Last updated December 23, 2020

Employee engagement strategies that have a long-lasting impact

We know that employee engagement is more than just adding a ping pong table to your office space. Let’s say you’ve done the employee engagement survey and the results weren’t quite what you expected. Where do you start? What strategies will actually make your employees passionate and excited to work for your organisation?

Employee engagement strategies

In this article, we cover:

  • How to develop an employee engagement strategy
  • Drivers of employee engagement
  • What to include in your employee engagement strategy
  • Employee engagement best practices
  • FAQ

Let’s dive in!

How to develop an employee engagement strategy

A well-strategised organisational culture creates a happy and engaged workforce. But don’t just choose a strategy at random—it’s important to consider your strategies carefully based on your organisational goals.

Your strategic choice will depend on where your organisation currently stands. To assess that, you’ll have to understand the drivers of employee engagement.

Drivers of employee engagement

There are several drivers of employee engagement, and the strategy you choose will be based on what your employees need the most. These drivers include:

  • Meaning & a sense of purpose
  • Psychological safety
  • Goal support
  • Workplace culture
  • Autonomy
  • Shared values
  • Relationship with supervisors
  • Trust and integrity
  • Relationship with co-workers
  • Pride about company
  • Career growth opportunities

There are more, but these are enough to get you started. 

Your next step, after deciding which driver you’re going for, will be to design an action plan. These strategies, if effective, will require a budget, work, and usually a third-party platform or consultant to help.

What to include in your employee engagement strategy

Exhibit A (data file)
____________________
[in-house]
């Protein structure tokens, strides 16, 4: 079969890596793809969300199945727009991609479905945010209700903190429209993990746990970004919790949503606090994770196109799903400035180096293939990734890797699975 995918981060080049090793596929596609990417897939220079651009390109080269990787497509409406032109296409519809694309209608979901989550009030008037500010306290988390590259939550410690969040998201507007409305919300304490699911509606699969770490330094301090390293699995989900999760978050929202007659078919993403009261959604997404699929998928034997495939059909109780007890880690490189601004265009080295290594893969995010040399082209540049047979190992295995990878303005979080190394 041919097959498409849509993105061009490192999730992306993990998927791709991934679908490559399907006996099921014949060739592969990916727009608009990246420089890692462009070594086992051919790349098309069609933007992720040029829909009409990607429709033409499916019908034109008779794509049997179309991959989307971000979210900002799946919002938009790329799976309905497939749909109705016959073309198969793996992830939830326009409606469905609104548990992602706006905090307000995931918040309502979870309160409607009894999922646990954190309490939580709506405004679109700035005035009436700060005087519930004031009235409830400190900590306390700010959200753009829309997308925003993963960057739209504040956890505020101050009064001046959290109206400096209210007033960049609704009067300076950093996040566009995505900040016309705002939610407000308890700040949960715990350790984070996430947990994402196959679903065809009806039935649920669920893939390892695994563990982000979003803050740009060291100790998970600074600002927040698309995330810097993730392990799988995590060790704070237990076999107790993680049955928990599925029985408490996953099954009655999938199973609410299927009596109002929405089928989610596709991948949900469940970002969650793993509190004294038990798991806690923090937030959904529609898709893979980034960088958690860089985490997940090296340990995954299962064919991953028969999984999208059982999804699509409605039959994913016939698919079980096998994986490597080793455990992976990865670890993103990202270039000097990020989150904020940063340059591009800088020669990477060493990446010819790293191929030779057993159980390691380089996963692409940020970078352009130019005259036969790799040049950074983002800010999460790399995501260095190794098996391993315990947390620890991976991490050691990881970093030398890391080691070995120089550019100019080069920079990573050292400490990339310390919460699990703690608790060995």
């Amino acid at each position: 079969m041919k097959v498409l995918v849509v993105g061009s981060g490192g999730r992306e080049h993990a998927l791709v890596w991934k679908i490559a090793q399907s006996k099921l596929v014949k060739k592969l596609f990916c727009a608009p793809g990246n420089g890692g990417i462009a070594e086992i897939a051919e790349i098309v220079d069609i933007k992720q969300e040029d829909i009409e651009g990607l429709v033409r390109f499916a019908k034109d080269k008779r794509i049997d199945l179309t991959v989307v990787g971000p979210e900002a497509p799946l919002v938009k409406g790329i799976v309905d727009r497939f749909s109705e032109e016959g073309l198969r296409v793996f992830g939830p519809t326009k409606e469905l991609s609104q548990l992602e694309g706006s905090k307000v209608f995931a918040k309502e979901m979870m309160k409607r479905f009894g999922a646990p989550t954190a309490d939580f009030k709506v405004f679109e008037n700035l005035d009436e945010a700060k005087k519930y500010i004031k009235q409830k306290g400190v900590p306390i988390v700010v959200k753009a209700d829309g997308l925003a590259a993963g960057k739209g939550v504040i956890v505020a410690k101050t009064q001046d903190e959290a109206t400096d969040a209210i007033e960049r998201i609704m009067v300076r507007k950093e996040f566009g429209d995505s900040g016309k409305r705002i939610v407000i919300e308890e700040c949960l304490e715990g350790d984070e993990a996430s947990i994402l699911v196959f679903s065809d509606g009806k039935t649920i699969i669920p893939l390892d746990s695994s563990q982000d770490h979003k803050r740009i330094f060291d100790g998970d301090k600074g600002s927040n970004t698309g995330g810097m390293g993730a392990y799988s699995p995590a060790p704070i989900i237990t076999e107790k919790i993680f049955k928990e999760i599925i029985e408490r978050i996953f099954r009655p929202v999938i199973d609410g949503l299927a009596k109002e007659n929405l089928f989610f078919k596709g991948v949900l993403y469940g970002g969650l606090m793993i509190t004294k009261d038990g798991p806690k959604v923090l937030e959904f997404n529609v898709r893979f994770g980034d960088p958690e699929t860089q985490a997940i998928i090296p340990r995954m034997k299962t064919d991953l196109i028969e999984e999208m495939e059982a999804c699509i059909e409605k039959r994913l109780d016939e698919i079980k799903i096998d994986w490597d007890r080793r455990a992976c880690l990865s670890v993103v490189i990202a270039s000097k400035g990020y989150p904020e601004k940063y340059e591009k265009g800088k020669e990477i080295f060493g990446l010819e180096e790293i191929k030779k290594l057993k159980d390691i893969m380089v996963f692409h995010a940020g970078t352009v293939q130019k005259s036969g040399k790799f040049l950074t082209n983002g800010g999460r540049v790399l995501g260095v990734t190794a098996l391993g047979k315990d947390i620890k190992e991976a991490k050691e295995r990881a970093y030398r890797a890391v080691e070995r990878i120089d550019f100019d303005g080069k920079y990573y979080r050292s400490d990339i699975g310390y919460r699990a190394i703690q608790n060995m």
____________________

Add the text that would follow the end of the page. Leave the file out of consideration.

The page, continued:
There’s no one right employee engagement strategy. It’ll vary depending on your company values and culture. It also depends on the current state of employee engagement. If you’re starting from total disengagement, you may need to go the extra mile to build up morale.

While the ultimate strategy may vary, it’s important that you have an action plan to get engaged employees. 

It’s about more than just perks and employee recognition. Today’s employees need an emotional connection with their work. 

Let’s look at a few employee engagement ideas to get you started:

Conduct employee pulse surveys

Pulse surveys are like employee engagement surveys, but more frequent. Rather than every 6 months, these get sent out on a weekly or monthly basis. They’re a continuous psychological and satisfaction check-in with your team members.

As the name suggests, these surveys let you keep your finger on the pulse of your organisation.

Promote and uphold your company core values

Have documented company values and a clear brand narrative. Everyone, from the executives to the janitor, should know what your company holds close to your heart. And your actions should demonstrate it. 

Bring in employee purpose and involve them in your CSR activities

Speaking of values, CSR activities are important. Today’s workforce (particularly millennials and Gen Z), want to work with companies with a triple bottom line. Corporate social responsibility alone can reduce employee turnover by 50%. You can take this even further by empowering them to participate through employee volunteering or other initiatives to promote more eco-conscious behaviour.